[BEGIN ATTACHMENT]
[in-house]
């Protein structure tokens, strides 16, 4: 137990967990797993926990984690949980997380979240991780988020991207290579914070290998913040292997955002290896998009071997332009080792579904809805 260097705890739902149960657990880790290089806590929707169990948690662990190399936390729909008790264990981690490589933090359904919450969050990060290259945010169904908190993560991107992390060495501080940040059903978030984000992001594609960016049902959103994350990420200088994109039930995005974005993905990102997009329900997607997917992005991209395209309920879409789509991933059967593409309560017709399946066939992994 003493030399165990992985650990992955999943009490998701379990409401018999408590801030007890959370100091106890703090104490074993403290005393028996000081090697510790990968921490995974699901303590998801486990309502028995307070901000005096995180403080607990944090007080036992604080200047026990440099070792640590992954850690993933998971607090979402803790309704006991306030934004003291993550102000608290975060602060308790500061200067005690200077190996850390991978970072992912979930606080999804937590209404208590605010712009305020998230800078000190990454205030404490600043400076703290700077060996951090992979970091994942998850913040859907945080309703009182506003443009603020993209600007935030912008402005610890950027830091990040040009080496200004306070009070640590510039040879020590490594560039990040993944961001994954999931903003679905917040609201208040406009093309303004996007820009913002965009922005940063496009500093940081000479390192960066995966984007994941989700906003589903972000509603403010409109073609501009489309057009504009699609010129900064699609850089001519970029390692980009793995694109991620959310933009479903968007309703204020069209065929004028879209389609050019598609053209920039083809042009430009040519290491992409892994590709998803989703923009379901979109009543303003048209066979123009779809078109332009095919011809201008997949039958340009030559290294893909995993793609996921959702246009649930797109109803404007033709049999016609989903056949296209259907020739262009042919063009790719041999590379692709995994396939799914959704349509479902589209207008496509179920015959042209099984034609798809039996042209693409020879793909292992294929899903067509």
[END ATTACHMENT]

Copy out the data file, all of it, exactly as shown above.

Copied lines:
[in-house]
């Protein structure tokens, strides 16, 4: 137990967990797993926990984690949980997380979240991780988020991207290579914070290998913040292997955002290896998009071997332009080792579904809805 260097705890739902149960657990880790290089806590929707169990948690662990190399936390729909008790264990981690490589933090359904919450969050990060290259945010169904908190993560991107992390060495501080940040059903978030984000992001594609960016049902959103994350990420200088994109039930995005974005993905990102997009329900997607997917992005991209395209309920879409789509991933059967593409309560017709399946066939992994 003493030399165990992985650990992955999943009490998701379990409401018999408590801030007890959370100091106890703090104490074993403290005393028996000081090697510790990968921490995974699901303590998801486990309502028995307070901000005096995180403080607990944090007080036992604080200047026990440099070792640590992954850690993933998971607090979402803790309704006991306030934004003291993550102000608290975060602060308790500061200067005690200077190996850390991978970072992912979930606080999804937590209404208590605010712009305020998230800078000190990454205030404490600043400076703290700077060996951090992979970091994942998850913040859907945080309703009182506003443009603020993209600007935030912008402005610890950027830091990040040009080496200004306070009070640590510039040879020590490594560039990040993944961001994954999931903003679905917040609201208040406009093309303004996007820009913002965009922005940063496009500093940081000479390192960066995966984007994941989700906003589903972000509603403010409109073609501009489309057009504009699609010129900064699609850089001519970029390692980009793995694109991620959310933009479903968007309703204020069209065929004028879209389609050019598609053209920039083809042009430009040519290491992409892994590709998803989703923009379901979109009543303003048209066979123009779809078109332009095919011809201008997949039958340009030559290294893909995993793609996921959702246009649930797109109803404007033709049999016609989903056949296209259907020739262009042919063009790719041999590379692709995994396939799914959704349509479902589209207008496509179920015959042209099984034609798809039996042209693409020879793909292992294929899903067509």